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A woman of color CEO on overcoming adversity as a leader


  • Jessie Woolley-Wilson is the CEO of DreamBox, an online education company, where she’s had the opportunity to raise $210 million in funding.
  • She’s also faced a lot of challenges as a woman of color in a position of power.
  • She shared with Business Insider how she overcome adversity to run a successful company, and her advice for other C-suite executives and founders.
  • “It can get lonely in the C-suite, and people will start to tell you what you want to hear,” she said. “You have to surround yourself with truth tellers who know you and believe in you.”
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DreamBox CEO Jessie Woolley-Wilson remembered the moment clearly: It was early 2013 and she was waiting with several other entrepreneurs during a road show, hoping to talk to a group of investors. A young man got out of a car nearby, and it was clear to her that he was running late. 

“I need to check in,” he said to the group, “and I need a cup of coffee.”

Woolley-Wilson turned to look behind her to see who he was specifically talking to, only to discover that he was addressing her because she was a woman of color. He assumed she was a secretary.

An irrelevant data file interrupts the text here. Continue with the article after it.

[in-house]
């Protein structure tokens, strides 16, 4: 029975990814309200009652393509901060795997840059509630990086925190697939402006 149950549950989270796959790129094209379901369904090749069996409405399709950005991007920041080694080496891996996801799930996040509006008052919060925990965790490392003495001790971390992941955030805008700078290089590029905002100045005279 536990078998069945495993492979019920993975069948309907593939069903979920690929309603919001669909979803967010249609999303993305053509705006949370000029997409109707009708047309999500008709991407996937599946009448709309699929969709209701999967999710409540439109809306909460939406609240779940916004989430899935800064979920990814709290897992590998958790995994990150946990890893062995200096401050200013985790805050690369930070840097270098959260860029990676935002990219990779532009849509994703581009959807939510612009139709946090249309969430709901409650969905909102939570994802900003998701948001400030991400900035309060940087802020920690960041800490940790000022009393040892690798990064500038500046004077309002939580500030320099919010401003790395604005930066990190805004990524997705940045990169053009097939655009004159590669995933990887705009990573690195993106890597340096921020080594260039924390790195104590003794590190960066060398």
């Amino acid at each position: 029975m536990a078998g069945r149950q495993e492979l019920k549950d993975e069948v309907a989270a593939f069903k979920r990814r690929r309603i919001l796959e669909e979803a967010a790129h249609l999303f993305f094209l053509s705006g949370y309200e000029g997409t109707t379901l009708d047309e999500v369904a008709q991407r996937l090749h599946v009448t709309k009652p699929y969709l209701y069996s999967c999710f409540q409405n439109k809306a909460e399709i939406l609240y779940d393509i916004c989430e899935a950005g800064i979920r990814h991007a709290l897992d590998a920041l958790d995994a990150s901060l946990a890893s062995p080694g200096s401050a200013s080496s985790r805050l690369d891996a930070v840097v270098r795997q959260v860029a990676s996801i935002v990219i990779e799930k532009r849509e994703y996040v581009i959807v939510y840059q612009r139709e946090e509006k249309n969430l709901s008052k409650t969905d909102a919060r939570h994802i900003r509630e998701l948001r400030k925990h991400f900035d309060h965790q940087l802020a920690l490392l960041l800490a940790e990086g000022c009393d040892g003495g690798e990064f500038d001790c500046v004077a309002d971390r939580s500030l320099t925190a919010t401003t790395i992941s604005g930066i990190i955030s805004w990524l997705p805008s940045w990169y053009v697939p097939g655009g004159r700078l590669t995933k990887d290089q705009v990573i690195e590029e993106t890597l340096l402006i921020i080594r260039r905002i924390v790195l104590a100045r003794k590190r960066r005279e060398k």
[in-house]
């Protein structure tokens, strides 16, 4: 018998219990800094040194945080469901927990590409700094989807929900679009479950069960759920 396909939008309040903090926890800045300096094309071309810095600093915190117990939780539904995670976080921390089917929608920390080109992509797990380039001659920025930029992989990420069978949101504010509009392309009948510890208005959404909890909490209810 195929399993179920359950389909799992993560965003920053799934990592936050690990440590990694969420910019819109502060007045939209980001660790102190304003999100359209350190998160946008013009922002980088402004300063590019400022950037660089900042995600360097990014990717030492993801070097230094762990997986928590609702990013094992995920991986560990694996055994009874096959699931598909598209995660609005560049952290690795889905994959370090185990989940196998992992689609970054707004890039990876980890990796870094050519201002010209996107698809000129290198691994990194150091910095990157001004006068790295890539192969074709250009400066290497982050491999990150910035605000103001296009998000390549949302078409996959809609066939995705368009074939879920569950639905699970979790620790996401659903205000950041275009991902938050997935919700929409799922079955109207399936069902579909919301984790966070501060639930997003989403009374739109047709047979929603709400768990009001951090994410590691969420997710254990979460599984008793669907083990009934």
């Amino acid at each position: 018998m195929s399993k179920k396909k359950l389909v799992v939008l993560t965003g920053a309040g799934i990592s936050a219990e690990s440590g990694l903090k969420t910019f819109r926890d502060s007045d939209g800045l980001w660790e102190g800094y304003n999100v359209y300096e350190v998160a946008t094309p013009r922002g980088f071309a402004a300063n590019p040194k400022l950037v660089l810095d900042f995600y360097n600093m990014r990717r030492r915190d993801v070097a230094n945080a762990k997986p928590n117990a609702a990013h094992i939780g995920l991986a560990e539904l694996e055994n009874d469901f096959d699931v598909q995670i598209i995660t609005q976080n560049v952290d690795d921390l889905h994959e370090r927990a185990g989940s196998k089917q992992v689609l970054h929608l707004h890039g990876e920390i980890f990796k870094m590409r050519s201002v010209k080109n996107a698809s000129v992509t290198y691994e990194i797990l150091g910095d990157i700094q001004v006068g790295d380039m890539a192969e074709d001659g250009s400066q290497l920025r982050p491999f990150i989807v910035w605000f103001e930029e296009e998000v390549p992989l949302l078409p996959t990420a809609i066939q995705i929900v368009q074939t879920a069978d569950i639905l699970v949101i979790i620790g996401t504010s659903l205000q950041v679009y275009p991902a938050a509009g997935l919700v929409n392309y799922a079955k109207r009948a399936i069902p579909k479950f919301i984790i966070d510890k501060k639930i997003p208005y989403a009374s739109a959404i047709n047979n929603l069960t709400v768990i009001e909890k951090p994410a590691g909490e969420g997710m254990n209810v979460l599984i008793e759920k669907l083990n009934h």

“He was looking at me, and there was nobody behind me,” she recalled to Business Insider. “I was not happy, but I had to keep my composure.”

Woolley-Wilson remembered looking back at him and saying, “I don’t know where the coffee machine is. But when you find it, bring me one, too. I take mine black.”

Several hours later, Woolley-Wilson shared this story to a room full of investors. 

“We don’t expect people, especially women of color, to be in the tech space,” she said at the time. “My work isn’t just about math education. It’s about creating an educational system where people are raised to look at people who are not like them, and they still expect excellence. I want to unlock learning potential so we have more women and more people of color in every industry and sector, so more people get used to seeing women and people of color in every industry and sector.”

She said that her message was received mostly by silence. While she knew she’d been brave, the investors decided against funding her efforts after that session.